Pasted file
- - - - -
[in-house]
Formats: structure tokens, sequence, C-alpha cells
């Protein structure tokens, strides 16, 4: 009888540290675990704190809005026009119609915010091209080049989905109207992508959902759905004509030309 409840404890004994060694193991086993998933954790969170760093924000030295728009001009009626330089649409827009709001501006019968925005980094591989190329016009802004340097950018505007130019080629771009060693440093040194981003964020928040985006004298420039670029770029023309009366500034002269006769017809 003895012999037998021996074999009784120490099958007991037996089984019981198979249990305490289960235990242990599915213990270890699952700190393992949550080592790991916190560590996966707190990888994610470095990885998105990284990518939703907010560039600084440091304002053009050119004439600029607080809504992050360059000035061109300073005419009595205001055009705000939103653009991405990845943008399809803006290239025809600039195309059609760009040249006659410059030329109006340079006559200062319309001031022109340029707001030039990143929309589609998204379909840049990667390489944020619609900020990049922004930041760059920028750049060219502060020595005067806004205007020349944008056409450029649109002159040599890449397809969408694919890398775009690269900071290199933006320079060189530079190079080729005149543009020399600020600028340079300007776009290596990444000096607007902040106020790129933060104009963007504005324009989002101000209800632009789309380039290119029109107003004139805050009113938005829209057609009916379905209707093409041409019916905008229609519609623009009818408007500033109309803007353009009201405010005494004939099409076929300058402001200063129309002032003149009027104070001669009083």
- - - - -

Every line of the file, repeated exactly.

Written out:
[in-house]
Formats: structure tokens, sequence, C-alpha cells
């Protein structure tokens, strides 16, 4: 009888540290675990704190809005026009119609915010091209080049989905109207992508959902759905004509030309 409840404890004994060694193991086993998933954790969170760093924000030295728009001009009626330089649409827009709001501006019968925005980094591989190329016009802004340097950018505007130019080629771009060693440093040194981003964020928040985006004298420039670029770029023309009366500034002269006769017809 003895012999037998021996074999009784120490099958007991037996089984019981198979249990305490289960235990242990599915213990270890699952700190393992949550080592790991916190560590996966707190990888994610470095990885998105990284990518939703907010560039600084440091304002053009050119004439600029607080809504992050360059000035061109300073005419009595205001055009705000939103653009991405990845943008399809803006290239025809600039195309059609760009040249006659410059030329109006340079006559200062319309001031022109340029707001030039990143929309589609998204379909840049990667390489944020619609900020990049922004930041760059920028750049060219502060020595005067806004205007020349944008056409450029649109002159040599890449397809969408694919890398775009690269900071290199933006320079060189530079190079080729005149543009020399600020600028340079300007776009290596990444000096607007902040106020790129933060104009963007504005324009989002101000209800632009789309380039290119029109107003004139805050009113938005829209057609009916379905209707093409041409019916905008229609519609623009009818408007500033109309803007353009009201405010005494004939099409076929300058402001200063129309002032003149009027104070001669009083």